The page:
They’re a growing threat, these simple games with their simple designs, simple controls, and simple graphics. They don’t offer the full, premium experience that the real gamers want. They aren’t hardcore enough. They aren’t serious enough. They’re just too… casual.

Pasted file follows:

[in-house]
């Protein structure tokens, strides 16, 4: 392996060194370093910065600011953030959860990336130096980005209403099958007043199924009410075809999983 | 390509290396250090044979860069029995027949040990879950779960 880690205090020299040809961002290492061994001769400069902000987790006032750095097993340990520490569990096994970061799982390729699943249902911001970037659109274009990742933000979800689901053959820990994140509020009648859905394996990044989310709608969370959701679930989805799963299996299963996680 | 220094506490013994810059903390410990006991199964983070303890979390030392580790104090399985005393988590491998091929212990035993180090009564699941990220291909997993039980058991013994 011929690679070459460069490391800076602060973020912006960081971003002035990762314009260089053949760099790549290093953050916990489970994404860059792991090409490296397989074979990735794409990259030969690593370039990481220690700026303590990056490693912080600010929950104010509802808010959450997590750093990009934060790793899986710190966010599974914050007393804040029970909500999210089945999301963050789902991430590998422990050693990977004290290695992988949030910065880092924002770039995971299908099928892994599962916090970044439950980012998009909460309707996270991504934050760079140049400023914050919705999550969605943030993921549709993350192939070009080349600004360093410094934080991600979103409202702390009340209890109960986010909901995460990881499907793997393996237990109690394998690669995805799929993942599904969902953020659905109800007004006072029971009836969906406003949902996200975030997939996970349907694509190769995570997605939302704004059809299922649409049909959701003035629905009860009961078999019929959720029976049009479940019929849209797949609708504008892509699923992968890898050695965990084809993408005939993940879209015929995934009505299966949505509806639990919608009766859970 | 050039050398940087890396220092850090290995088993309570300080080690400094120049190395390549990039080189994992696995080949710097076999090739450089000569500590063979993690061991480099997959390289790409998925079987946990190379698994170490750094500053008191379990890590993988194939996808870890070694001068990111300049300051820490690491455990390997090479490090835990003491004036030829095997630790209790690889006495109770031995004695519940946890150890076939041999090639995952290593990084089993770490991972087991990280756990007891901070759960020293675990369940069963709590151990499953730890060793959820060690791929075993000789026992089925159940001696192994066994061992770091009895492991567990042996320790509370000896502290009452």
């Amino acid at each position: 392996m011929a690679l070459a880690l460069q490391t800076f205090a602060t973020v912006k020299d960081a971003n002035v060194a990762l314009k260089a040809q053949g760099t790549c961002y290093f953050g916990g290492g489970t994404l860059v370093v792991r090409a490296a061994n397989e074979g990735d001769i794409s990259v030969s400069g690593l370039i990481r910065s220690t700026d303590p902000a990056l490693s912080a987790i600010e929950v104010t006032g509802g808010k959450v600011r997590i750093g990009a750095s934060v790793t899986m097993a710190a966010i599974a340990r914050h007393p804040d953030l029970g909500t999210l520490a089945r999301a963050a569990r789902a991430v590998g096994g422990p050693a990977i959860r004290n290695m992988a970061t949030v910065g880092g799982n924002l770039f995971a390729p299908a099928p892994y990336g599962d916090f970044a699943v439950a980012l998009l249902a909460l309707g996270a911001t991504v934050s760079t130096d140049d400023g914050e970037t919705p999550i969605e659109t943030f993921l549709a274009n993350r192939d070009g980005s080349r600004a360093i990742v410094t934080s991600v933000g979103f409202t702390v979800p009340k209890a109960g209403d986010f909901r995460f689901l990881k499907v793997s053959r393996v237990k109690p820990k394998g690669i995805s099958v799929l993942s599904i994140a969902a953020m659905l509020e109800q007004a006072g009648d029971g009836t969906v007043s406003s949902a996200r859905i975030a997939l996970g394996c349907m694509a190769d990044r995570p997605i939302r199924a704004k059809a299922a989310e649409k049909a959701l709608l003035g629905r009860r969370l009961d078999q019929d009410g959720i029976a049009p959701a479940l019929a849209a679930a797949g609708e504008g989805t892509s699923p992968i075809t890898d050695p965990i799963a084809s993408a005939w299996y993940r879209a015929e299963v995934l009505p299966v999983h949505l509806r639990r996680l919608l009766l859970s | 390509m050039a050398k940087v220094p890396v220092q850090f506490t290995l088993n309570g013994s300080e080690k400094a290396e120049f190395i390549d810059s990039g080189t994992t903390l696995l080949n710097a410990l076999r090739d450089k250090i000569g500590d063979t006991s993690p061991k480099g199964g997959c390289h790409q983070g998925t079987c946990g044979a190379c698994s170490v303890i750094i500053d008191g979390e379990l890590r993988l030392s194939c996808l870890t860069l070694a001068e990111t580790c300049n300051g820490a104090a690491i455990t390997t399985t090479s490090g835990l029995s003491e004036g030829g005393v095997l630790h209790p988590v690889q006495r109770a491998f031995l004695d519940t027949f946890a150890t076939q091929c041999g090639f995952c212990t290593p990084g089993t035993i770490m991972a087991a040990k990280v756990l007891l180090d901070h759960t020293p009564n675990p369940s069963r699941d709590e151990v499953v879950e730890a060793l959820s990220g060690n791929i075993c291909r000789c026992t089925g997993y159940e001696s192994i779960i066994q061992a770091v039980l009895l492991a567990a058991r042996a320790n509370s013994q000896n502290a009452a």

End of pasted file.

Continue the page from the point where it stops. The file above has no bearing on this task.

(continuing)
In the ’90s these were all complaints used to describe the strengthening console menace. Back then, a younger me squandered his meager income at the local Babbage’s or Electronics Boutique, stores full of PC games in cardboard boxes — console titles relegated to a few little shelves. It wouldn’t take long for those consoles to take over those stores and, along the way, the entire industry. Between just 1998 and 2006 console software sales more than doubled, from $2.5 billion to $6.7 billion, while PC game sales dropped from $1.8 billion to $970 million. Even the FPS, once exclusive domain of the PC, is now a console enterprise, with Call of Duty: Black Ops launching on 4.9 million sales on the Xbox 360 and PS3. The PC version, meanwhile, sold less than 400,000 copies (the NPD lumped them in with sales of the Nintendo DS and Wii versions).
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